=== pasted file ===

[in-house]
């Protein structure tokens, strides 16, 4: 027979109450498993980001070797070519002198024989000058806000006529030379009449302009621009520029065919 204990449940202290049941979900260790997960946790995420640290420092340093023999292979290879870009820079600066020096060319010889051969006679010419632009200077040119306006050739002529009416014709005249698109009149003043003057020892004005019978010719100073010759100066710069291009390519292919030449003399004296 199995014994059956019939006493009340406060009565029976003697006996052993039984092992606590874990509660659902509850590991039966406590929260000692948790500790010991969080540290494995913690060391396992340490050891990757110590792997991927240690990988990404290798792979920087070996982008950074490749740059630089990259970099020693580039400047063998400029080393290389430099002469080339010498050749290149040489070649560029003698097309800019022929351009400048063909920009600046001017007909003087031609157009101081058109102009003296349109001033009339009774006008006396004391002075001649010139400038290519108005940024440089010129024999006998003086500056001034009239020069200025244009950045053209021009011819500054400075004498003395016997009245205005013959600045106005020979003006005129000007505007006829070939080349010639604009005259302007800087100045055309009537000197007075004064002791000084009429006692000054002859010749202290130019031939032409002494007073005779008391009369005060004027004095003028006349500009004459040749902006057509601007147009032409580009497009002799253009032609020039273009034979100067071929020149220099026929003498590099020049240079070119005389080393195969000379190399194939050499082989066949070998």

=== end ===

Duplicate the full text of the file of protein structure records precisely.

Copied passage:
[in-house]
């Protein structure tokens, strides 16, 4: 027979109450498993980001070797070519002198024989000058806000006529030379009449302009621009520029065919 204990449940202290049941979900260790997960946790995420640290420092340093023999292979290879870009820079600066020096060319010889051969006679010419632009200077040119306006050739002529009416014709005249698109009149003043003057020892004005019978010719100073010759100066710069291009390519292919030449003399004296 199995014994059956019939006493009340406060009565029976003697006996052993039984092992606590874990509660659902509850590991039966406590929260000692948790500790010991969080540290494995913690060391396992340490050891990757110590792997991927240690990988990404290798792979920087070996982008950074490749740059630089990259970099020693580039400047063998400029080393290389430099002469080339010498050749290149040489070649560029003698097309800019022929351009400048063909920009600046001017007909003087031609157009101081058109102009003296349109001033009339009774006008006396004391002075001649010139400038290519108005940024440089010129024999006998003086500056001034009239020069200025244009950045053209021009011819500054400075004498003395016997009245205005013959600045106005020979003006005129000007505007006829070939080349010639604009005259302007800087100045055309009537000197007075004064002791000084009429006692000054002859010749202290130019031939032409002494007073005779008391009369005060004027004095003028006349500009004459040749902006057509601007147009032409580009497009002799253009032609020039273009034979100067071929020149220099026929003498590099020049240079070119005389080393195969000379190399194939050499082989066949070998």